A Travellerspoint blog

February 2016

Kiwiland

semi-overcast 27 °C

Sandy Cathedral Cove and its verdant islands near the tiny community of Hahei on the Coromandel Peninsula is a spectacular sight when glimpsed above a forest of lofty tree ferns…
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These native ferns reach 60 feet high and along with other exotic trees and plants make the cliff side hiking trail to the cove a botanist’s delight…
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When we told the guy at our resort in Whangamata that we intended visiting the cove he assured us that we would be snowed under with holidaymakers. After all this is the Waitangi Day long weekend – the last hoorah of summer. But here’s the beach…
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Maybe the hordes would be inside the cathedral-sized cave that gives the cove its name…
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Nope – not here either. Despite its proximity to Auckland this part of New Zealand has mile after mile of largely deserted golden beaches, but just when we thought it was safe to do a nudie we rounded a headland and found an army of people digging up the beach…
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But what were they searching for: clams, mussels, buried treasure – maybe granny’s false teeth?

A two night all expenses stay at the Pacific Resort in Whangamata (airfare not included) to the first person with the correct answer. And here’s another brainteaser – just how do the locals pronounce words beginning with ‘Wh….”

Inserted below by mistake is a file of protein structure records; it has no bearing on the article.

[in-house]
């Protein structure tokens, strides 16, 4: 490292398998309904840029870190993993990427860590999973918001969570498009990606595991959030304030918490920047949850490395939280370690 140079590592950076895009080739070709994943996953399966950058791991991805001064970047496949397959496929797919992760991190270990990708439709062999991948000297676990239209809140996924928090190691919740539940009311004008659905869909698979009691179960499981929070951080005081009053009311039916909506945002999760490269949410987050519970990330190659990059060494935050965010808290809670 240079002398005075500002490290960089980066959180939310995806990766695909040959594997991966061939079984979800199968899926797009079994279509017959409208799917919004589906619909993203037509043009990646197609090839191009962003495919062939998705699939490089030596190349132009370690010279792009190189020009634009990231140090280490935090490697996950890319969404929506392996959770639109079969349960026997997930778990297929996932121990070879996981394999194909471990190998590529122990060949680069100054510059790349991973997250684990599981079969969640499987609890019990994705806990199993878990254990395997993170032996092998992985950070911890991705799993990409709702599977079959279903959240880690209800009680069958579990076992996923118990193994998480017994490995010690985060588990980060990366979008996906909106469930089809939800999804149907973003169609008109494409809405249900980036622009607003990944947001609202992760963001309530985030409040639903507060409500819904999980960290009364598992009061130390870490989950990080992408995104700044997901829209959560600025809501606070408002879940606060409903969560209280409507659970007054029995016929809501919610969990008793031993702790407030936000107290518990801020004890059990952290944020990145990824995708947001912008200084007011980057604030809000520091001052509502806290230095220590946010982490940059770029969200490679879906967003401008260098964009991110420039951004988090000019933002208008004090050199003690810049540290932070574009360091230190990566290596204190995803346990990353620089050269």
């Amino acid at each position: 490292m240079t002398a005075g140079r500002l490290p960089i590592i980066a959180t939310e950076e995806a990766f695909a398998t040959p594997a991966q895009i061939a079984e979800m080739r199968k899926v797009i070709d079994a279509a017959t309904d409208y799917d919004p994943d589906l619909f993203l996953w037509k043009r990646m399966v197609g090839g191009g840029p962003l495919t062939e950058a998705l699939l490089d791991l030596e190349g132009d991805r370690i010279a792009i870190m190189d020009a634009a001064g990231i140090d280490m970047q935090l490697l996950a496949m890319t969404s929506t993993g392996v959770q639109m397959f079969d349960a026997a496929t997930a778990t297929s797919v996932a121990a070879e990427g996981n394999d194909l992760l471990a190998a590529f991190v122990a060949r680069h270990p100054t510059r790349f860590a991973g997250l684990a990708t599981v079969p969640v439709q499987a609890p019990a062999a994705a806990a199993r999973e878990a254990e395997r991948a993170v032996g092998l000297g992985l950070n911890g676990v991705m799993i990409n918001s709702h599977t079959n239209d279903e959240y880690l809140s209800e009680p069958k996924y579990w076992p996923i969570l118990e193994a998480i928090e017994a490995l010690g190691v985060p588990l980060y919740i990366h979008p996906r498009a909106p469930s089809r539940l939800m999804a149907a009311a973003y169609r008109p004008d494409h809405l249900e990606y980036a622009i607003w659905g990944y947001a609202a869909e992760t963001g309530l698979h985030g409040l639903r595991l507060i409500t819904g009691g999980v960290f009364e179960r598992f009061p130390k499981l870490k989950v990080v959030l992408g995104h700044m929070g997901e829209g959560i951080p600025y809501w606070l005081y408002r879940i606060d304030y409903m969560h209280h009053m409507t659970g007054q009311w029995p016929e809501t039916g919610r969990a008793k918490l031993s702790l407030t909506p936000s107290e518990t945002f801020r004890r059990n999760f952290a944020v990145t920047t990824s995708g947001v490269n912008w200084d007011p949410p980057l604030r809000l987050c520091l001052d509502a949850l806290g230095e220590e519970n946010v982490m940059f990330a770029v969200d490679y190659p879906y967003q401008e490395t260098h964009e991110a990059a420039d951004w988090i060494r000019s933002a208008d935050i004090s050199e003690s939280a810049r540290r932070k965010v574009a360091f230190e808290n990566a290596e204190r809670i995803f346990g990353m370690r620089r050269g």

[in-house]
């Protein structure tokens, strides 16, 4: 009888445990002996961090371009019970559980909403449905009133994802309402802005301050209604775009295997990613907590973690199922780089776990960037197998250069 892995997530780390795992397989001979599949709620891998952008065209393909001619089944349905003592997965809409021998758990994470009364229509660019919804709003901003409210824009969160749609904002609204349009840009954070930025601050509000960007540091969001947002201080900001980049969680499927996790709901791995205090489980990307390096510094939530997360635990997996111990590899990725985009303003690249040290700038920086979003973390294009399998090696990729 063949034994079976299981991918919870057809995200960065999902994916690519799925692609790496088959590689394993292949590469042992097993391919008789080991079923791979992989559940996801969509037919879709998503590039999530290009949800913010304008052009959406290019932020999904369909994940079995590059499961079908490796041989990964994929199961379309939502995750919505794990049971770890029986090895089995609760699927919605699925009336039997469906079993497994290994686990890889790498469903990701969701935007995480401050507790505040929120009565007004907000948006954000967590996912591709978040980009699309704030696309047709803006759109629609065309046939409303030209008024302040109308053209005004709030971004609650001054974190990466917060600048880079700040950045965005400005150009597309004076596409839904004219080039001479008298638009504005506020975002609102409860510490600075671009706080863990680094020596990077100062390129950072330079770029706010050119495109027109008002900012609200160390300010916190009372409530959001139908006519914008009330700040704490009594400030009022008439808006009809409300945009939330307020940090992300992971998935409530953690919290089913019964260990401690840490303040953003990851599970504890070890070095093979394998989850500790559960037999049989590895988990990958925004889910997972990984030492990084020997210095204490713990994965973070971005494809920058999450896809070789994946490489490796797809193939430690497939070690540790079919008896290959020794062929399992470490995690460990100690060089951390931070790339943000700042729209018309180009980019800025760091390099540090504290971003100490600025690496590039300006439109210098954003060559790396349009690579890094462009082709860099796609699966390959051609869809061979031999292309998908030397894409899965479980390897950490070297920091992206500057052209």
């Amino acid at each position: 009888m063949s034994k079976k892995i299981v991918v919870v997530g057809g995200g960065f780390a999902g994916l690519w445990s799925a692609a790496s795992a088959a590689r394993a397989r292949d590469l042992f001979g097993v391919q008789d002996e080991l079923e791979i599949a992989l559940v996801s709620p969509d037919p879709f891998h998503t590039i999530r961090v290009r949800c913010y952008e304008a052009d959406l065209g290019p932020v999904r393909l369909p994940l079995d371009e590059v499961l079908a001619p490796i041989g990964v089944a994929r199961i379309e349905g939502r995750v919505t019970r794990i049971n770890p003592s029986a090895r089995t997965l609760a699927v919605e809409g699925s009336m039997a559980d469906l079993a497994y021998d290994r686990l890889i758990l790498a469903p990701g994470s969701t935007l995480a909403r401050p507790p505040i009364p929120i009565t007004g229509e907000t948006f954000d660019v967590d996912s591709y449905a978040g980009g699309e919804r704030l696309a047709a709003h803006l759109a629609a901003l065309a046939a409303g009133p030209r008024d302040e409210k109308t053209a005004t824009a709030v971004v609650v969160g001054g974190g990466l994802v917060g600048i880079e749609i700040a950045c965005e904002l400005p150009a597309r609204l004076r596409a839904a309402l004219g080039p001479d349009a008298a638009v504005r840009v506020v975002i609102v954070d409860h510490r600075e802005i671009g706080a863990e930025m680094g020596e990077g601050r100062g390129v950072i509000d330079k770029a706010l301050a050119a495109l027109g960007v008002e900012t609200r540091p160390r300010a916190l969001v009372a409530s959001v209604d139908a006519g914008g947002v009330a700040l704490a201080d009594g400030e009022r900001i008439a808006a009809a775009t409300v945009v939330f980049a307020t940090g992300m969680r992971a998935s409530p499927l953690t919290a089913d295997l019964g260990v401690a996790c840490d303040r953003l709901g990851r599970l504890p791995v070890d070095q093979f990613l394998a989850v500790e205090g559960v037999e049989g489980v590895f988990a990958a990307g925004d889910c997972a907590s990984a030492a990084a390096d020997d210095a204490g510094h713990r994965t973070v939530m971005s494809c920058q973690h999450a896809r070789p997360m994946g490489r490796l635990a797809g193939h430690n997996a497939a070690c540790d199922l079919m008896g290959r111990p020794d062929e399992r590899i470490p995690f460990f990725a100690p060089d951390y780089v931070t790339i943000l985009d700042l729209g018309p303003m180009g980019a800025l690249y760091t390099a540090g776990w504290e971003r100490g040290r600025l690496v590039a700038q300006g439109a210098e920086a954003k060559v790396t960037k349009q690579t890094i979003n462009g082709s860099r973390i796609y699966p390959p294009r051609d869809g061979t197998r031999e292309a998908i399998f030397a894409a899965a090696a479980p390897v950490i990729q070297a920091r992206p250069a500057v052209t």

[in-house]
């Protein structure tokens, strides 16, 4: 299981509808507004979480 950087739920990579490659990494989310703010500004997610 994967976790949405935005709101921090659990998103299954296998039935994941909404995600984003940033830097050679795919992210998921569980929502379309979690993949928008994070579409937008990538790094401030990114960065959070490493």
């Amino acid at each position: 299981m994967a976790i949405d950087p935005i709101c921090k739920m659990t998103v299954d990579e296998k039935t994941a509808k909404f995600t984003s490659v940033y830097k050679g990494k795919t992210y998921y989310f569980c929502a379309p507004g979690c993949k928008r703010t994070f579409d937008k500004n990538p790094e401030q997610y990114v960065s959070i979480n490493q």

We are continuing with our foreign language lessons and now call fishermen fishos; avocados avos and shopping carts trundlers. However the word Kiwi can be confusing. It could mean a New Zealander, or it might be one of these…
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As we make our way around the north island we come across numerous small towns that remind us of home. For instance, the town of Katkati is adorned with dozens of murals depicting the town’s history similar to those in Chemainus on Vancouver Island…
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And today we visited the rural community of Te Puke and couldn’t see a thing behind the incredibly high hedges. We wondered what the natives were hiding until we found a gap and discovered that Te Puke is the kiwi capital of the world and the hedges protect the furry little critters from the coastal winds…
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Eighty percent of the world’s supply of this fruit is grown in the rich volcanic soils of north eastern New Zealand and here they are squeezed into everything from juice to wine, spirits, liqueurs and even chocolate bars and soap. This year’s kiwis won’t be ripe until April so we just had to try the kiwi wine – oh well; someone has to drink it.
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Posted by Hawkson 23:47 Archived in New Zealand Comments (6)

This Topsy-Turvy World

semi-overcast 29 °C

Sufferers of jet-lag should probably avoid weeks like ours. In 4 days we have been in 5 countries, 4 time zones, 3 continents, both hemispheres and both sides of the International Date Line. So far we have travelled 17,000 kms and our walkabout has only just begun.

Everything is topsy-turvy in New Zealand and by the time you read this in Canada it is already tomorrow here; we are happily walking upside down and, despite the fact that it’s early February, the thermometer is hovering nicely in the high twenties. However, some of the locals in Auckland are wondering who stole the rest of their holiday season. Apparently December was a bust, but now it’s warm and wet and we are reaping the benefits – talk about green!
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…and the flowers!
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However, these agaphanthus flowers are actually interlopers - an invasive species brought here from South Africa by troops returning from the second Boer War..